Apartment Rent Prices In Los Angeles Have Risen 10 Percent, According To RadPad (INFOGRAPHIC)

Bad News For Renters!

If you're looking for an apartment in Los Angeles right now, chances are you know that it can be a shark tank out there. Not only are there more renters crowding the water for a decent and affordable place, but prices seem to be creeping higher and higher.

Rental prices for one-bedroom units are, in fact, about 10 percent higher, according to the apartment listings site RadPad. With a little data analysis help from RentMetrics.com, RadPad looked at over 23,000 rents for a one-bedroom apartment in Aug. 2012 and Aug. 2013 and found that the typical LA apartment-dweller will pay almost $2,000 more in rent this year compared to last.

RadPad mapped Aug. 2013's average rental prices by neighborhood on a handy little infographic below.

apartment rates los angeles

Infographic by Owen Gatley, via RadPad.

Of course, thanks to strong renters' rights laws in Los Angeles and other incorporated cities within the county, rates didn't increase 10 percent if you stayed put in your apartment. Instead, the infographic is more of a comparison of new apartment listings between 2012 and 2013.

RadPad's infographic is also a handy snapshot of the most and least expensive rentals by neighborhood within the county.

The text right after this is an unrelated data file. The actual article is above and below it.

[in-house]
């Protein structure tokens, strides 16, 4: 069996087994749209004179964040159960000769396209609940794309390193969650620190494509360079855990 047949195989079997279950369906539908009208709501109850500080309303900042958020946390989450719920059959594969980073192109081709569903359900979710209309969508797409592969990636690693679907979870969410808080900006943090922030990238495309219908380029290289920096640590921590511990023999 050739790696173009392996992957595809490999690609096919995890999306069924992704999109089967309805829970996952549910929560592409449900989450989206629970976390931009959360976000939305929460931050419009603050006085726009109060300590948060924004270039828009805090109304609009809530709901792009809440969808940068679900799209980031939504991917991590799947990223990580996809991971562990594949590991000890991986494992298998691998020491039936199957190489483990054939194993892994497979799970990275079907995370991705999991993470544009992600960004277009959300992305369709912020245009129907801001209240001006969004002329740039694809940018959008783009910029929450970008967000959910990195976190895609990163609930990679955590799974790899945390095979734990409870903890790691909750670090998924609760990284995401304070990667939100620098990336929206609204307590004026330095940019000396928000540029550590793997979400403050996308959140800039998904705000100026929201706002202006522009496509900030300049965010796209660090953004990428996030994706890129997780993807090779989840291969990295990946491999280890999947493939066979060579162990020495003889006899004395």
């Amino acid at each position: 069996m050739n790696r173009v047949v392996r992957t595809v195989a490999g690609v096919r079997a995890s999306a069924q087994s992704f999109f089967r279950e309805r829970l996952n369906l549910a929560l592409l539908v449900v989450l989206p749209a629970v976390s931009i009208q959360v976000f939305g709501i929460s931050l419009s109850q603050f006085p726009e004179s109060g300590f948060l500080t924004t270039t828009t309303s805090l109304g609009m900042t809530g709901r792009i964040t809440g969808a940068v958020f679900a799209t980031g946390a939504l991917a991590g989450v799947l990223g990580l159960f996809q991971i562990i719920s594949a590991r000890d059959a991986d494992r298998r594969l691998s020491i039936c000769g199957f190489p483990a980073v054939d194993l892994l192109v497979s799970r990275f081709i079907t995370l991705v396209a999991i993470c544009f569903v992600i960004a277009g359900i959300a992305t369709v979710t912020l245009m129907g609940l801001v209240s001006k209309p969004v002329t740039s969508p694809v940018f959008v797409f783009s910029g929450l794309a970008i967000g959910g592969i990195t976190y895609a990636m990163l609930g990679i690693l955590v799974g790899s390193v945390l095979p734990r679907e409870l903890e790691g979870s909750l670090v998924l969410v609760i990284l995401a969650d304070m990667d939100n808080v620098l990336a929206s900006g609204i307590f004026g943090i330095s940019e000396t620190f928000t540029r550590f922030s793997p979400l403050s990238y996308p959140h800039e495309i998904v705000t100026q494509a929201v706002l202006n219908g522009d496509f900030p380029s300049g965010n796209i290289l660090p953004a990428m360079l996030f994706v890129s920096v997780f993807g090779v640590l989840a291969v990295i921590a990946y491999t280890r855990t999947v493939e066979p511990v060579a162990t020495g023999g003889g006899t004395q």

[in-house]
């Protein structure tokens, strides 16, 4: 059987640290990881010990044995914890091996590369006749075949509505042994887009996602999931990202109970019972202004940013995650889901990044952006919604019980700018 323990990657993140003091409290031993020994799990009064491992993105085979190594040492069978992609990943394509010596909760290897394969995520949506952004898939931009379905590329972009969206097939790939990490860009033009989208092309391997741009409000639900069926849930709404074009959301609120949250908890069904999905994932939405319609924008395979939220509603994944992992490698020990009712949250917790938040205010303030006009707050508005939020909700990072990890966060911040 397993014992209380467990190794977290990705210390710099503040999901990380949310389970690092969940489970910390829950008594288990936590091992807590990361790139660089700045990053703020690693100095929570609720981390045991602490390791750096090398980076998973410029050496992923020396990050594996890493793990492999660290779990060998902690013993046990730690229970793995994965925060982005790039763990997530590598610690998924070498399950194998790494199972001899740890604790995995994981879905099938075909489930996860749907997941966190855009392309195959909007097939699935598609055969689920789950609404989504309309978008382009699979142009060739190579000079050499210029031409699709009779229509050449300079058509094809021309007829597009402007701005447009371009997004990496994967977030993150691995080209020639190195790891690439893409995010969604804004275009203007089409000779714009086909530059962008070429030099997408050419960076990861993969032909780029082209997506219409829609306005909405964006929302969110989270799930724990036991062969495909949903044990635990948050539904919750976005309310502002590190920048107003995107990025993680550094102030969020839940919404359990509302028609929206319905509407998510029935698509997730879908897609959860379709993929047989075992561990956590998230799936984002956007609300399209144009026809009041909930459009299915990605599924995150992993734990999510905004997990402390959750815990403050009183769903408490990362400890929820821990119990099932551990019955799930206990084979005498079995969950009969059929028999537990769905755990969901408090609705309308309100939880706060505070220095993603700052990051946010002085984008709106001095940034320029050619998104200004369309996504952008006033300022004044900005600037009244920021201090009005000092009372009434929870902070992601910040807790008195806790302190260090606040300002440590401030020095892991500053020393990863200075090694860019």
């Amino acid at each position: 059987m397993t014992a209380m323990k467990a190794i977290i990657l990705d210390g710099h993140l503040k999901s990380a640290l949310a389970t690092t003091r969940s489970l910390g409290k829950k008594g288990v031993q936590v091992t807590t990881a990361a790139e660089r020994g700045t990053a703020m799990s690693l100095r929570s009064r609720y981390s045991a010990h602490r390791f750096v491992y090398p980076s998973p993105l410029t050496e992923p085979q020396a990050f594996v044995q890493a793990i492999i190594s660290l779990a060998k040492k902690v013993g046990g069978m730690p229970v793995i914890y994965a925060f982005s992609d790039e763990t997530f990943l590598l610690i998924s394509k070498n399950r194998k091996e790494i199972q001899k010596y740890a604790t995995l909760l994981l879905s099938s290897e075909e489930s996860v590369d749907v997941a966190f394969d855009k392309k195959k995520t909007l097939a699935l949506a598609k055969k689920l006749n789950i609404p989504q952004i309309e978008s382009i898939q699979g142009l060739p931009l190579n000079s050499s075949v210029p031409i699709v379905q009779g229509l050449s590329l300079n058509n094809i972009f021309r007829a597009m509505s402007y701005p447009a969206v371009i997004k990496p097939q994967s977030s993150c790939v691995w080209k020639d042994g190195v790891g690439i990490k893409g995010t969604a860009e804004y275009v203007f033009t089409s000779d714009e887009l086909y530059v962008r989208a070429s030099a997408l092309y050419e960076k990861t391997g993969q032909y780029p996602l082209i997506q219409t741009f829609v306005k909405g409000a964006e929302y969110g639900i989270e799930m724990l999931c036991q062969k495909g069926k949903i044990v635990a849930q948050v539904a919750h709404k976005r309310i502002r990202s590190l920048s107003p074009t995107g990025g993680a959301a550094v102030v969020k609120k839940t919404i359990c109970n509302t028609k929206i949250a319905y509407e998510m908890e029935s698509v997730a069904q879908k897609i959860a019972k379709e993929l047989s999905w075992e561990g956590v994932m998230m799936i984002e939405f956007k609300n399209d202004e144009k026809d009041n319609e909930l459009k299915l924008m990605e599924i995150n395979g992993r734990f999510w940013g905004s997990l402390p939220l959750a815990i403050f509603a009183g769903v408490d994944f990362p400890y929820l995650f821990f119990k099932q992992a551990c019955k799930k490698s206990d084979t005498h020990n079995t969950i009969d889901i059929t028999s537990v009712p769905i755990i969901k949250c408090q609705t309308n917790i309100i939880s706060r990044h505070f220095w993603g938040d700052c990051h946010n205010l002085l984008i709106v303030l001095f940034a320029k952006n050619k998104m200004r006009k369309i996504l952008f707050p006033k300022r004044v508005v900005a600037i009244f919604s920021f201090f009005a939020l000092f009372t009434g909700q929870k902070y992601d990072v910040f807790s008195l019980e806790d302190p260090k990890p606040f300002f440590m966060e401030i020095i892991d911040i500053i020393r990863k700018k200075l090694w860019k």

Most Expensive: As expected, the priciest rentals are located in the most upscale parts of Los Angeles County. Pacific Palisades, Santa Monica and Marina del Rey have access to the beach, the best weather, and in Santa Monica's case, walkable neighborhoods. Westwood, home to UCLA, is expensive because thousands of university students drive up the rental prices. And Brentwood, while landlocked, is still home to some of the highest median household incomes in the county.

1. Brentwood at $2,540/month 2. Westwood at $2,485/month3. Marina del Rey at $2,445/month4. Santa Monica at $2,430/month5. Pacific Palisades at $2,150/month

Least Expensive: These areas are either buried deep within Los Angeles' core (Koreatown, Crenshaw) or on the outskirts of the county. What will be more interesting to watch is whether or not the high number of LA Metro train and bus terminals in North Hollywood, Koreatown and Pasadena will push rental prices higher in the future. Indeed, LA's Metropolitan Transportation Authority recently counted those three neighborhoods among the top 5 spots for living "car-free and car-lite" in Los Angeles.

1. Crenshaw at $860/month2. North Hollywood at $1,040/month3. Koreatown at $1,235/month4. Pasadena at $1,260/month5. Glendale at $1,350/month

However, the type of rental you sign up for seems to affect price fluctuations. The Los Angeles Times recently noted that rents are declining in the single-family home market. Rents in downtown Los Angeles are also down 5 percent over last year, the Times reports.

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